The Constitution Revision Commission was considering a proposal that would’ve opened the state’s primaries to all voters. It was later amended to provide for advancing the top two candidates, regardless of their party affiliations, to the general ballot.
However, a committee within the CRC killed the proposal unanimously earlier this month. Currently, voters can only vote for primary candidates within their respective registered parties.
Jolly spoke in depth about opening the state’s primary election system. He said he “journeyed politically” to his stance now.
“I’m willing to say let’s open up primaries to allow candidates to compete for broader constituencies,” Jolly said.
In an interview with Florida Politics, Jolly and Murphy also discussed their time together in Congress. Jolly said he’d work on bills with Murphy, but that collaboration often was stifled by party leadership.
Jolly said the lack of a DACA fix in Washington is a “good example” of how structural issues dominate policy in Congress. He said moderate lawmakers on both sides of the aisle cannot afford compromise on the issue if they intend to be reelected.
“The problem is if the two parties actually compromised on [DACA], at least in years past, they would all be primaried back home,” Jolly said.
Jolly and Murphy also were asked if they intend to run for office in the near future.
Murphy has said he won’t run for his old seat against incumbent Republican BrianMast this year.
But on Tuesday Murphy added, “I’d be surprised if either one of us didn’t end up on the ballot at some point.” He said their interest in the state of Florida, as evidenced by the tour, could result in one of them running for office to represent the state again.
As for Jolly, who would for his old seat have to square off against incumbent CharlieCrist, “it’s going to go all the way to the filing deadline.”
Hagan’s news blackout was evident Friday afternoon in Ybor City, during one of the largest gathering of news media in recent times, where the commissioner kicked off a news conference announcing the Tampa Bay Rays desire to build a new stadium in Tampa.
Pransky asked Hagan, considering discussions about the Ybor City site had gone on for a year: “a lot of viewers are telling us their concerns that they haven’t heard a lot about the financing options that have been discussed behind the scenes. What you tell them?”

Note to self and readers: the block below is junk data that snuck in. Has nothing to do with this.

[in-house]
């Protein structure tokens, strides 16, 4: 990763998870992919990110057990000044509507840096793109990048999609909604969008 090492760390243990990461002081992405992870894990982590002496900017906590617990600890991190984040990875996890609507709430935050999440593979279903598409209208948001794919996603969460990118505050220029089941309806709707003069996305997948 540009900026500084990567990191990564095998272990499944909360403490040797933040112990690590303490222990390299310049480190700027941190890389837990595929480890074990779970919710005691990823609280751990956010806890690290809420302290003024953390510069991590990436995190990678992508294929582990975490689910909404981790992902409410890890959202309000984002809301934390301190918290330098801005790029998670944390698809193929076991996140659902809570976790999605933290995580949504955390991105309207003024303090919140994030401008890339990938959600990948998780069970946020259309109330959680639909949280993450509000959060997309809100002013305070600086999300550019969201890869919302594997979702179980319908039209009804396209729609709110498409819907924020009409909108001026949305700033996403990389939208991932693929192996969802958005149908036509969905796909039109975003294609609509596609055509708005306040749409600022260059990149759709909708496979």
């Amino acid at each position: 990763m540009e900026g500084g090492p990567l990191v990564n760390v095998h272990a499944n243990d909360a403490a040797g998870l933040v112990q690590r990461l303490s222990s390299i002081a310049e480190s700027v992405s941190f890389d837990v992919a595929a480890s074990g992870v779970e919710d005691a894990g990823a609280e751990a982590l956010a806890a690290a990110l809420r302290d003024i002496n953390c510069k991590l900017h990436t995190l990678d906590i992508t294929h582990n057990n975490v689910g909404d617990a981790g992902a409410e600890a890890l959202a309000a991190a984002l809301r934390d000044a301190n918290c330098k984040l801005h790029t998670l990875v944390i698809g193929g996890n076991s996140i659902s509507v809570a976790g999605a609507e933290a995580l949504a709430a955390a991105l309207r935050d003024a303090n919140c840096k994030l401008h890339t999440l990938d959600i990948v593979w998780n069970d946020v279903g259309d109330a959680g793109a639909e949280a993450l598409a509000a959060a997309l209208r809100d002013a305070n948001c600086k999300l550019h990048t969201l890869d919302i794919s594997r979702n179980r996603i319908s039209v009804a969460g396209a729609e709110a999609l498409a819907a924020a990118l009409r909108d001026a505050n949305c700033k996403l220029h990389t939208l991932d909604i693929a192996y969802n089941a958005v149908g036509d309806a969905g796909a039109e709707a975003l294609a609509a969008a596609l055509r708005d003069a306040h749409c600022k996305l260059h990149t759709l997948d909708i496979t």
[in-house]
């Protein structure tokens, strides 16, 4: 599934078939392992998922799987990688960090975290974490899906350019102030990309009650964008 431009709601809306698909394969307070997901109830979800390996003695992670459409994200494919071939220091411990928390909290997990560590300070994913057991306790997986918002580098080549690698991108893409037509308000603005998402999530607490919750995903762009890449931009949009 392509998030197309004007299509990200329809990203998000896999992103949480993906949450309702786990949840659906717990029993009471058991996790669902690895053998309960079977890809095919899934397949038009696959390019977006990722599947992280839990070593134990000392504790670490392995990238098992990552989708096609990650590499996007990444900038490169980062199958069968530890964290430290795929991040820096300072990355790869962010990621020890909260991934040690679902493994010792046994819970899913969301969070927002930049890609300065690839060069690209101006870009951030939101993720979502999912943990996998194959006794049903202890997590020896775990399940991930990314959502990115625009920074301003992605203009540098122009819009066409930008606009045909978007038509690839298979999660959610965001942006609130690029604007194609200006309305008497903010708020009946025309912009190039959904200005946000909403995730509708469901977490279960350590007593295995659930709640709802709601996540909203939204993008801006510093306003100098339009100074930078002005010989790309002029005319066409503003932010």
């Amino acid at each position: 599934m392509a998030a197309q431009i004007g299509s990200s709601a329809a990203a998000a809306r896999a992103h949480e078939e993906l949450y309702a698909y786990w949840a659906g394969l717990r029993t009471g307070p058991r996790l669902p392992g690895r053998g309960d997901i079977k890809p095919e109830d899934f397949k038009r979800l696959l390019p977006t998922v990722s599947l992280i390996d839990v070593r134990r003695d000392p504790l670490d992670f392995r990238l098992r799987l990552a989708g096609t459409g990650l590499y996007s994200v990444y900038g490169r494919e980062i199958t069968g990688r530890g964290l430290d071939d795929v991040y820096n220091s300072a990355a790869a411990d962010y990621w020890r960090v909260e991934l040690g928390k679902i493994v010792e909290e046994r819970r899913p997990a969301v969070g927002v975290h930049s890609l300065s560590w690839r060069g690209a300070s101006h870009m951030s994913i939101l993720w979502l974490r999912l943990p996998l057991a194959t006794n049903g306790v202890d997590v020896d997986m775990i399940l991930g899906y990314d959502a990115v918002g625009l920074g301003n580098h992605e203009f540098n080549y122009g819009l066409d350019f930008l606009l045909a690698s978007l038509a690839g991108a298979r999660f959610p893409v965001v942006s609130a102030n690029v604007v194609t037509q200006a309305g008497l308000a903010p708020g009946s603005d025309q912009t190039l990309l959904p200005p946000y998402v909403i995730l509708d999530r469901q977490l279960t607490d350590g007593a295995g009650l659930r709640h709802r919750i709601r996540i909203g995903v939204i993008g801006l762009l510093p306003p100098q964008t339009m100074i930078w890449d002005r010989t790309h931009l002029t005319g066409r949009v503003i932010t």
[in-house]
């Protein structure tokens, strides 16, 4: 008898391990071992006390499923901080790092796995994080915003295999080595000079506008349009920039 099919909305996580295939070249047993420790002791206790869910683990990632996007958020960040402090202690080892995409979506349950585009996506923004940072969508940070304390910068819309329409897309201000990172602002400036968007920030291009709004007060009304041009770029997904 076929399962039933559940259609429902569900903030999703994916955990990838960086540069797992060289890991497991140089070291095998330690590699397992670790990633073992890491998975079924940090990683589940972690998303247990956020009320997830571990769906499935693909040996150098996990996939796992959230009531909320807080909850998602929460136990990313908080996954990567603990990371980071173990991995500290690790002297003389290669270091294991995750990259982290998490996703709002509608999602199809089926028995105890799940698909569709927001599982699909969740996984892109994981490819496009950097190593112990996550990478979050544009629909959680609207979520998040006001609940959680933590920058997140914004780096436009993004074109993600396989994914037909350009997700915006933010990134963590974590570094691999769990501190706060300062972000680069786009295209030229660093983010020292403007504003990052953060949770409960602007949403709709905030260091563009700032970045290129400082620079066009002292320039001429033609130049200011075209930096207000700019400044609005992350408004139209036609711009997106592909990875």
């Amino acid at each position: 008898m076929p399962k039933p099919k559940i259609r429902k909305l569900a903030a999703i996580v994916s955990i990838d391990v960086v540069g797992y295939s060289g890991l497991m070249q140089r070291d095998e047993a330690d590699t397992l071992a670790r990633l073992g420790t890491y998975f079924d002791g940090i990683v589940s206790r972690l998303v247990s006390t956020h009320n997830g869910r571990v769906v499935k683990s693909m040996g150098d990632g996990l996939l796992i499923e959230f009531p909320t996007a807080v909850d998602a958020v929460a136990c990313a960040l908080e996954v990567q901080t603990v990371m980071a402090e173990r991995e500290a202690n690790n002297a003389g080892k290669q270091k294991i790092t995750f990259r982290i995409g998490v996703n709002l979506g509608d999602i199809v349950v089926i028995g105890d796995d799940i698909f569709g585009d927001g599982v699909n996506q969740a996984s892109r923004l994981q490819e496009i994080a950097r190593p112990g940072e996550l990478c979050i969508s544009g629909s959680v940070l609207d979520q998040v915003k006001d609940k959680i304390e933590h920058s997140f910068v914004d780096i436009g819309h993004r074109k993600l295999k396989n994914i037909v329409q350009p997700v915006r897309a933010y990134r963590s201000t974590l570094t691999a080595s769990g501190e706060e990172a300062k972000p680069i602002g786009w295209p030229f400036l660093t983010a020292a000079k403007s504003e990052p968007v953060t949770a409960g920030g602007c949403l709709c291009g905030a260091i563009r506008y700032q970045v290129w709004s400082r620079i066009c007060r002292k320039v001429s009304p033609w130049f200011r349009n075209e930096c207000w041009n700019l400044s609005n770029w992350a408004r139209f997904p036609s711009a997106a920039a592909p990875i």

Hagan refused to answer the question.
Instead, he responded: “Noah, you’re well aware that due to your misleading reporting that I do not speak to you.”
After attempting a follow-up, Pransky was awkwardly told by public relations consultant Gina Morales that the questioning would move on with another reporter.
Once the news conference ended, Pransky and his cameraman tried to ask the same question to Hagan as he exited through the back door of the Tampa Baseball Museum, where the news conference was held.
The reporter was blocked by J.D. White, a former staffer for U.S. Rep. David Jolly who now works for public relations firm, Mercury LLC.
Watch what happened next:
Hagan is running for Hillsborough Commission District 2 seat this fall, where he is the prohibitive favorite.
Plans for a new veterans memorial near Clearwater were revealed Friday, but potential visitors will need an oxygen tank to get there.
Called “Circle of Heroes,” the memorial aims to be the nation’s first underwater dive memorial and will be situated roughly 10 miles off the Pinellas County shore. The site will be about 40-feet deep and is about a quarter mile from Veterans Reef, a popular dive site.
The memorial will feature 24 life-size concrete statues of servicemen and servicewomen from the United States Air Force, Army, Coast Guard, Marines and Navy arranged in a 100-foot circle around a memorial featuring bronze emblems representing each military branch.
Pinellas County has pitched in $12,000 in seed money to grab the first four statues, and the total cost of the project is expected to clock in at $450,000. Former U.S. Rep. David Jolly’s nonprofit group Brighter Future Florida is spearheading the campaign to raise the rest of the money through private and corporate donations.
Jolly said the idea for the memorial came from his uncle, Heyward Mathews.
“Dr. Mathews is no stranger to the recreational diving community and certainly not to the community as whole, when it comes to the marine community,” Jolly said. “But, what you all don’t know is that this idea came from him – in large part because of his commitment to drawing divers from near and far to our area, for tourism reasons and also because of his love of diving. Dr. Mathews has spent countless hours on this project, building statues, researching how to best create this memorial and gaining community support.”
The memorial plan got praise from numerous local officials, including Pinellas County Board Chair Ken Welch, County Commissioner Janet Long, and Visit St. Pete/Clearwater CEO David Downing.
“I can’t imagine a better way to share the beauty of our coastal waters and support our troops than this unique, first of its kind memorial,” Welch said. “Circle of Heroes will be an iconic attraction for the region, highlighting the service and sacrifices of those who have fought to protect the freedoms we all enjoy.”
Long added that the memorial is “a win-win for our service members, veterans, our visitors and the local economy,” while Dowling said it would “not only enhance Florida’s reputation as a premier dive site, but it will undoubtedly grow dive-related tourism to the St. Pete Clearwater area.”